People expected something a week ago when Stonewall Inn — the bar in New York’s Greenwich Village where the riots that kicked off the modern LGBTQ movement took place in 1969 — announced that Madonna had been named an ambassador for the 50th anniversary celebrations. However, they may not have expected it quite so soon. On New Year’s Eve, word leaked out that Madonna would be making an appearance, and not long after midnight, she did, giving a speech and then performing two songs accompanied by David Banda (her adopted 13-year-old son) on acoustic guitar.
Wearing black jeans, a black shirt, a black leather jacket with glittering chains and a shiny bow in her hair, Madonna took the tiny stage saying, “I just wanna say I’ve never performed on a stage this small!” The enraptured crowd cheered wildly, obscuring some of her words.
“You survived 2018? Are you happy to say ‘Goodbye bitch’?,” she laughed before saying, “I do have some serious things to say.” She donned a pair of horn-rimmed glasses — “2019 is the year I start wearing glasses,” she joked — and read from cards emblazoned with rainbow colors on the back.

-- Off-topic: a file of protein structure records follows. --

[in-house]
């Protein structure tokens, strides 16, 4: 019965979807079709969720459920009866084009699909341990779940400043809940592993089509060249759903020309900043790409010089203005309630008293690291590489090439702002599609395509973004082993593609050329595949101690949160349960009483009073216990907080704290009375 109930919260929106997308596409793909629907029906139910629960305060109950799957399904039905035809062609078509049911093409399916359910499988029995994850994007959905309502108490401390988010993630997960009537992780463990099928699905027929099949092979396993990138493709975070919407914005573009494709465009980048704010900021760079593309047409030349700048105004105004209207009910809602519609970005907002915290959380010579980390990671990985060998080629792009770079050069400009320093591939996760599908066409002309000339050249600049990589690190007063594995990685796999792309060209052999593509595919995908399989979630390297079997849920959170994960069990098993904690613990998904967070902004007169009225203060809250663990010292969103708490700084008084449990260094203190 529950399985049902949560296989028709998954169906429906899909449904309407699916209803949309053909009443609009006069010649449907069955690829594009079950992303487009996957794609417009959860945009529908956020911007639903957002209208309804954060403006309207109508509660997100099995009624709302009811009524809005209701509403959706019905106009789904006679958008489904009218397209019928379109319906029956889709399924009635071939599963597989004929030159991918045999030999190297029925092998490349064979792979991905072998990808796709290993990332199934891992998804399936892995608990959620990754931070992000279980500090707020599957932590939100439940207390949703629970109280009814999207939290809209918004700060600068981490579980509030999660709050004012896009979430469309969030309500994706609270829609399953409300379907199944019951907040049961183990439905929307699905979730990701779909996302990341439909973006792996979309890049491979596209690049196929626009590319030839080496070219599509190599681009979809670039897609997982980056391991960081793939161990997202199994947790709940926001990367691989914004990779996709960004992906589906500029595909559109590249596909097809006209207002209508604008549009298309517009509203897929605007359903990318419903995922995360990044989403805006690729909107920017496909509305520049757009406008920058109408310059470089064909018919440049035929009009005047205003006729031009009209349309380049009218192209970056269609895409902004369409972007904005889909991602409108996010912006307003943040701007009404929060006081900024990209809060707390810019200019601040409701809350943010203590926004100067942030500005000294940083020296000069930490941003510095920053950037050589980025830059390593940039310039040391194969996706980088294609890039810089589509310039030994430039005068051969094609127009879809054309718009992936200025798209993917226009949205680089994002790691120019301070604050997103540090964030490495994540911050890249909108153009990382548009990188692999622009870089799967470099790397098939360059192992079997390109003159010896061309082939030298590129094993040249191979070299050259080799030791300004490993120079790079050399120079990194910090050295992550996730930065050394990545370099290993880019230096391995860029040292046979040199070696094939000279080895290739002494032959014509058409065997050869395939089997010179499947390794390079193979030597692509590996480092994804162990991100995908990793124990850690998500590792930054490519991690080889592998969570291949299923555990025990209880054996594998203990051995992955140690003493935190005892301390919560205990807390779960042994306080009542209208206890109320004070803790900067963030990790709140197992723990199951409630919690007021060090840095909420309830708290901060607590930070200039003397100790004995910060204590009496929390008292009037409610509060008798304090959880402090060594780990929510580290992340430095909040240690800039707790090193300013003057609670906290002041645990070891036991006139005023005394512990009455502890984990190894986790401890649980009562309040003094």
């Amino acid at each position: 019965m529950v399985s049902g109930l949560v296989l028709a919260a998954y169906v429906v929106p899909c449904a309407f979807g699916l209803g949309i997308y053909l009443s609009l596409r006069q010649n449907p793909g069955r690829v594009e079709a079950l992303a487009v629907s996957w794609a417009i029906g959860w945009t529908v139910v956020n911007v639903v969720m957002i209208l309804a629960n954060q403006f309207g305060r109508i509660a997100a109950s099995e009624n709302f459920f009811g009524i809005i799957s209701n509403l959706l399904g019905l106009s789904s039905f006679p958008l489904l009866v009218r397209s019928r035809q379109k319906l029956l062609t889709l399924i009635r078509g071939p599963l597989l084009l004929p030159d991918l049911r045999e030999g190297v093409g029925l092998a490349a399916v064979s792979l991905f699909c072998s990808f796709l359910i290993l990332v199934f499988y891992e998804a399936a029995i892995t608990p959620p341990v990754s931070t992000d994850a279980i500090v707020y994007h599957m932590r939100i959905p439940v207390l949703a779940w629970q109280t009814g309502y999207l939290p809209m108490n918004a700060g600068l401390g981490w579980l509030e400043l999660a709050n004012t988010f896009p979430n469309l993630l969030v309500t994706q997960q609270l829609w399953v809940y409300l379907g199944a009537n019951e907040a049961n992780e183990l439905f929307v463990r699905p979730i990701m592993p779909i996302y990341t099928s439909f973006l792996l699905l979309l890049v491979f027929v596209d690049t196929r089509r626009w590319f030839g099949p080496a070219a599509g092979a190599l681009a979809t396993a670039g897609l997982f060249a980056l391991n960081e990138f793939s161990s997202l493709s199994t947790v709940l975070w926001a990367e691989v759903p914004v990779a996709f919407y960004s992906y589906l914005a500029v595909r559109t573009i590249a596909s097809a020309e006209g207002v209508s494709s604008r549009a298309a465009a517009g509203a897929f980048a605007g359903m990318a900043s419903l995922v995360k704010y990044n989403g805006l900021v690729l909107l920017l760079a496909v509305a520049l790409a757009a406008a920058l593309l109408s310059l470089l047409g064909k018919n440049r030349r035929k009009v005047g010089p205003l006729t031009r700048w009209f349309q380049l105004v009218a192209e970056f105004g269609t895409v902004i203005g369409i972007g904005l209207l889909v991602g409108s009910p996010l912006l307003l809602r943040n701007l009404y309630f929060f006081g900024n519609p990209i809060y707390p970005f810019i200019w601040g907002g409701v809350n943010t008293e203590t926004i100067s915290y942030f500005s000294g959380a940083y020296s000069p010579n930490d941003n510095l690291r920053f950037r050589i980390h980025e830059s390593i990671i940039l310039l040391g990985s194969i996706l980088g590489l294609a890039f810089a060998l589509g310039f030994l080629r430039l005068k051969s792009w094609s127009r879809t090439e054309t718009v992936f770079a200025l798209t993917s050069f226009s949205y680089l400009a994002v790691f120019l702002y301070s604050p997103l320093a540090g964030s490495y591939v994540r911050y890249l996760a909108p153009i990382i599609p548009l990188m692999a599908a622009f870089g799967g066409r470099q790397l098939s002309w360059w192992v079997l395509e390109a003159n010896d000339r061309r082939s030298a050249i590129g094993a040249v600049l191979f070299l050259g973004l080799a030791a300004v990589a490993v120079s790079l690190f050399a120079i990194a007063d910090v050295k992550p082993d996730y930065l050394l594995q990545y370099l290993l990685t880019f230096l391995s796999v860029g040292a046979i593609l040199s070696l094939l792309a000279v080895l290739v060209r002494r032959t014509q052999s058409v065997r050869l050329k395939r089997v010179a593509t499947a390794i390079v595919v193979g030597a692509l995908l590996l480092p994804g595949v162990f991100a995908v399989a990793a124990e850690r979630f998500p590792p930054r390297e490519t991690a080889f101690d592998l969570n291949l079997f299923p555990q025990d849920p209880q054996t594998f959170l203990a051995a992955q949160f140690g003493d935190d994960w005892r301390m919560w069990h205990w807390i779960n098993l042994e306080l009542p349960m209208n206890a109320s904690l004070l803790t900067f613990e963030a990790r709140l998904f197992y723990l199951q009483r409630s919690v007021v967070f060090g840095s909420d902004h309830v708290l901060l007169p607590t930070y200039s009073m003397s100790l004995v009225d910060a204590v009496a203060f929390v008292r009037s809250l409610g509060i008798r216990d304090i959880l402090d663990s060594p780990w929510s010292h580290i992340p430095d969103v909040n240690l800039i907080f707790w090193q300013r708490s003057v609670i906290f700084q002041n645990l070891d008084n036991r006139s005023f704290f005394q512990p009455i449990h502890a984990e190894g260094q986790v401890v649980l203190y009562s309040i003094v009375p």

“I stand here proudly at the place where pride began, the legendary Stonewall Inn, on the birth of a new year. We come together tonight to celebrate 50 years of revolution.”
She then spoke of the community’s efforts against “hatred, discrimination and most of all indifference. Let’s never forget the Stonewall Riots and those who stood up and said, ‘Enough.’ Half a century later, Stonewall has become a defining moment and a critical point in history.
“If you can’t imagine how happy I am to return home to New York City, where dreams are born and forged out of fire and brought to life, where I am proud to say that my journey as an artist began, and my commitment to equality for all people took root,” she continued.
“If we truly took the time to get to know one another we would find that we all bleed the same color and we all need to love and be loved,” she concluded. “Let’s remember who and what we are fighting for — ourselves, for each other, but truly and most importantly, what are we fighting for?” she asked rhetorically. “Let’s take a minute to reflect on how we can bring more love and peace into 2019, let’s look at how we can bring random acts of kindness. Maybe we can find an opening to bring the light in. Are you ready to do that?”
The crowd roared.
She continued to speak and joke and laugh with the crowd before leading them in a singalong of her own “Like a Prayer” — accompanied by an acoustic guitarist, her own voice was completely drowned out by the crowd — and then after more joking, she led them into another singalong, this one of Elvis Presley’s 1961 hit “Can’t Help Falling in Love.”